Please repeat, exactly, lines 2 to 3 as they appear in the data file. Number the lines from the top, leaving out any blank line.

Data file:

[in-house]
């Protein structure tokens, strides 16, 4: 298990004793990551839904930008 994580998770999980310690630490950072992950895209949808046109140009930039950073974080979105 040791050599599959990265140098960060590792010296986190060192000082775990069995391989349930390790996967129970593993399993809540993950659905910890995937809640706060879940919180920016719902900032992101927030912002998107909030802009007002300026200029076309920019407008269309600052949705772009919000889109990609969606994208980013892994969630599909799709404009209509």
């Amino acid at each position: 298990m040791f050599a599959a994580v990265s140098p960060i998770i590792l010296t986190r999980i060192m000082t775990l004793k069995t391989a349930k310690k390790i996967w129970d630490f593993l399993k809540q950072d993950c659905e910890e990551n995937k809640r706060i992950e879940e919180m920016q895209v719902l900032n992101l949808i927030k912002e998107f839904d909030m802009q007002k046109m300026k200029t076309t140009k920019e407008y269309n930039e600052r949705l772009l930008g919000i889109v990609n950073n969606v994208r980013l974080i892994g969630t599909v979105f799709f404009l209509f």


């Protein structure tokens, strides 16, 4: 298990004793990551839904930008 994580998770999980310690630490950072992950895209949808046109140009930039950073974080979105 040791050599599959990265140098960060590792010296986190060192000082775990069995391989349930390790996967129970593993399993809540993950659905910890995937809640706060879940919180920016719902900032992101927030912002998107909030802009007002300026200029076309920019407008269309600052949705772009919000889109990609969606994208980013892994969630599909799709404009209509």
């Amino acid at each position: 298990m040791f050599a599959a994580v990265s140098p960060i998770i590792l010296t986190r999980i060192m000082t775990l004793k069995t391989a349930k310690k390790i996967w129970d630490f593993l399993k809540q950072d993950c659905e910890e990551n995937k809640r706060i992950e879940e919180m920016q895209v719902l900032n992101l949808i927030k912002e998107f839904d909030m802009q007002k046109m300026k200029t076309t140009k920019e407008y269309n930039e600052r949705l772009l930008g919000i889109v990609n950073n969606v994208r980013l974080i892994g969630t599909v979105f799709f404009l209509f």